|Spielzeugmuseum photo by Andreas Praefcke|
|Writing on the walls|
|Building amazing marble runs|
|Constructing fabulous feats of engineering|
So far, so perfect. But I did think that the museum missed a trick in terms of getting grown-ups involved in the play. Consider this notice, and how my wife interpreted it:
Play is the only thing that makes man complete
A couple of parents were helping their kids with the construction toys, but I also saw lots of other mums and dads who were very bored indeed. My kids are really too old to need much help from me, so of course I sat soberly on the sidelines while they had all the fun.
Yes, dear reader, I’m afraid I dived straight in and played on my own. Here is my multi-level marble run:
And I also built this, er, thing:
I don’t know if I felt more comfortable playing with children’s toys because of being a kids’ writer and therefore feeling closer to that mindset. Or maybe it’s because I’m childish? Ironically, I don’t always feel that comfortable in social situations, so I can only conclude that there’s something about the play environment that makes me feel secure. I warmly remember scampering all over soft play areas before my daughters got too old to need an escort. And “warmly” is an appropriate word – climbing up, down and through narrow padded spaces was always an excellent workout!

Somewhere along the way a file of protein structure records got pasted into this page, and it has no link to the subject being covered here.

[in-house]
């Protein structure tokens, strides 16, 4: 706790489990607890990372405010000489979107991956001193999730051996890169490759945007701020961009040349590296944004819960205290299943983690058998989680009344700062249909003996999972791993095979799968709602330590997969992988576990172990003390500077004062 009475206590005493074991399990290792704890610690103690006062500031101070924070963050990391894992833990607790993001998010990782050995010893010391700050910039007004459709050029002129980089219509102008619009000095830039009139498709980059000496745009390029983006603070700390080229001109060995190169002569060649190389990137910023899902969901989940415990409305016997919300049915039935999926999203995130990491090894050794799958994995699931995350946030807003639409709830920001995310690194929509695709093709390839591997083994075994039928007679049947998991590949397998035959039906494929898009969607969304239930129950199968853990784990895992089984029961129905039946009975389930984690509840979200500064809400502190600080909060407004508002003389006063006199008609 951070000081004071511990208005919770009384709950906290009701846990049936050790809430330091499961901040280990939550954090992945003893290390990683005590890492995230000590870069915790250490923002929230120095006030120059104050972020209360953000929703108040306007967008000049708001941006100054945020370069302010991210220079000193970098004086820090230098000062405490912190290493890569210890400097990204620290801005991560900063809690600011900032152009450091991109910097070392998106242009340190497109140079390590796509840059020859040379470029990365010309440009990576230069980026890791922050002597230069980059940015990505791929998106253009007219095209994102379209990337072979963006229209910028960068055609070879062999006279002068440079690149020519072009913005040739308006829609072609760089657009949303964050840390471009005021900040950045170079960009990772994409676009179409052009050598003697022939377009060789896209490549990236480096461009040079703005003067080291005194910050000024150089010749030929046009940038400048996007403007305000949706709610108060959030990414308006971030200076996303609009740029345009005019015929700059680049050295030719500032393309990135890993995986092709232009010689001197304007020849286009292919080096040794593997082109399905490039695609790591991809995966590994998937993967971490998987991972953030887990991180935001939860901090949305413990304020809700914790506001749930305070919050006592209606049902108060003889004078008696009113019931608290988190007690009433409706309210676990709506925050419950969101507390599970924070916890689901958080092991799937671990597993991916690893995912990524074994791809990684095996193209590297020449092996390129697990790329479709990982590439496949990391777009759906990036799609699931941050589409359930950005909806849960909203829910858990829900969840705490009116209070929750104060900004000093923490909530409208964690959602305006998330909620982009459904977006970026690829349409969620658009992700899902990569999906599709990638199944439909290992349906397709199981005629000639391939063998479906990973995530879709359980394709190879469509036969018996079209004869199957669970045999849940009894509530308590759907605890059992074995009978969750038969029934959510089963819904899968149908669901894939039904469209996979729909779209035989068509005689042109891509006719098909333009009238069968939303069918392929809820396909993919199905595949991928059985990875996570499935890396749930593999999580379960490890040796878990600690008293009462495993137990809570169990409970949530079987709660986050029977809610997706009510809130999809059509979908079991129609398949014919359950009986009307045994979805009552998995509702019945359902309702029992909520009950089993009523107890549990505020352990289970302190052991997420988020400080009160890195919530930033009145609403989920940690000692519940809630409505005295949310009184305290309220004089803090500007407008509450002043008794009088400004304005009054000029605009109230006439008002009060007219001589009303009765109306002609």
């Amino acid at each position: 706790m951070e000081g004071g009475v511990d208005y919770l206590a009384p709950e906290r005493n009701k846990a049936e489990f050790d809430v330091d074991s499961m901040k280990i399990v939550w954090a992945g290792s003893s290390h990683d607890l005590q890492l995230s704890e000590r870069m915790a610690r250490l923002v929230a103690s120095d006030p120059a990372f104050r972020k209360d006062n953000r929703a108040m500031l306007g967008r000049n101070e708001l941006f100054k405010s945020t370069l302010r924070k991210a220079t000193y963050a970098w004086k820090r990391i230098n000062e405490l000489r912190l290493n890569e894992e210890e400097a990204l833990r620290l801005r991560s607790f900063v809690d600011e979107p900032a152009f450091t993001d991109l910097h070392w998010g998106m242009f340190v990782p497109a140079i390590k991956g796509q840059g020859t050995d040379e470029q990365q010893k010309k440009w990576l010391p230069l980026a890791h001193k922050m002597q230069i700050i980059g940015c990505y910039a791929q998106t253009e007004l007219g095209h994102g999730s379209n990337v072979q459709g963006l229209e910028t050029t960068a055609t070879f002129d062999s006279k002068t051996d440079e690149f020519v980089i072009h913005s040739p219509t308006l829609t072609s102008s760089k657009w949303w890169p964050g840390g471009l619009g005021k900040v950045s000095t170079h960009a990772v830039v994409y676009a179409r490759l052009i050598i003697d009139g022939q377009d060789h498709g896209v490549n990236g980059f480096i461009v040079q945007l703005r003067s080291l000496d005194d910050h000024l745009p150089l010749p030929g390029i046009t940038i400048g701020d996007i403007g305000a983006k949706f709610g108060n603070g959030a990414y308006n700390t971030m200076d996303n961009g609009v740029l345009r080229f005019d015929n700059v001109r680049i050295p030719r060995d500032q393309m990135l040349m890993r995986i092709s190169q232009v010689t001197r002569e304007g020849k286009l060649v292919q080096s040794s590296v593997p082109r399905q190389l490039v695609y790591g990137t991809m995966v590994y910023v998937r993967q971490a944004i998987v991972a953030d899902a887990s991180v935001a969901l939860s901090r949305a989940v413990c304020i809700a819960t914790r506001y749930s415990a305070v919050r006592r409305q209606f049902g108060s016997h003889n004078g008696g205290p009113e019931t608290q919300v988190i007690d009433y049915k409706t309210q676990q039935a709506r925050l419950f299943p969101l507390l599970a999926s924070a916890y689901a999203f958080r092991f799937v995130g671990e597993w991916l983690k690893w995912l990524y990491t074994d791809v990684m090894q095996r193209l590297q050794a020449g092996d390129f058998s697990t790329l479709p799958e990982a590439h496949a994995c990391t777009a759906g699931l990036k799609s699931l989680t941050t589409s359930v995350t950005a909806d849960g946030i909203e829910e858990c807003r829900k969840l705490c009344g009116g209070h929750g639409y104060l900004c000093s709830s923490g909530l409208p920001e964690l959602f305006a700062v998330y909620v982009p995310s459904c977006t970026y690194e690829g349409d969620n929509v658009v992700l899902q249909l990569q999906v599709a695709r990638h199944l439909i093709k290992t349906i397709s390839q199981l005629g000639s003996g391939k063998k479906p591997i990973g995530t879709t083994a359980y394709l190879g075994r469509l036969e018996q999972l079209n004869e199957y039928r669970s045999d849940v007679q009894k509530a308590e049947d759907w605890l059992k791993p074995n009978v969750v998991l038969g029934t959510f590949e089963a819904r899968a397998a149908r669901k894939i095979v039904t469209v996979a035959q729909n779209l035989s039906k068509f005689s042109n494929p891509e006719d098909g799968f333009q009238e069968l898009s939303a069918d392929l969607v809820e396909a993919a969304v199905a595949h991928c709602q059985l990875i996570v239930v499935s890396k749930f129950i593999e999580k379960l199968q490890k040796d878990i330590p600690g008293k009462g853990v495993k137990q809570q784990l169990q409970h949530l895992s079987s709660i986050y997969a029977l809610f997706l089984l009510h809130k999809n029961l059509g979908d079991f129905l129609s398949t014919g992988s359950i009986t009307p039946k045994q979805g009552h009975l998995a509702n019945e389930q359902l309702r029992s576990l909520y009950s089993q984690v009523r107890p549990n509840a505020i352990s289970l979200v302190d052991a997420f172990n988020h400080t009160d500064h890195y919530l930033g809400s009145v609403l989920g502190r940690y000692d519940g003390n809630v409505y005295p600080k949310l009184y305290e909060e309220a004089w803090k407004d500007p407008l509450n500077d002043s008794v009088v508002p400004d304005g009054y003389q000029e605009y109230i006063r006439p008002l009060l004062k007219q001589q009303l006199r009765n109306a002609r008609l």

Perhaps I’m being unfair to other adults. After all, a couple of alcoholic drinks seem to bring out the playful side in anyone (although it’s sometimes followed by a destructive tantrum unmatched by any two-year-old). And what is an event like Comic Con, if not an excuse for several thousand adults to play at dressing up as their fictional idols?
While children will play anywhere, perhaps adults need a permissive space in which to relax and allow themselves to play – an Xbox, a board game, an adult colouring-in book or even Troy and Abed’s Dreamatorium from the TV series Community:
(Incidentally, I could probably write a whole post about Troy and Abed, two characters who spend their whole lives playing, in preference to “boring” adult responsibilities)
For this blog post, my permissive space was an A6 notebook on a British Airways flight back from Salzburg. I hope the results of my word play have pleased you, but if not, it doesn’t matter – play is always a journey and never a destination.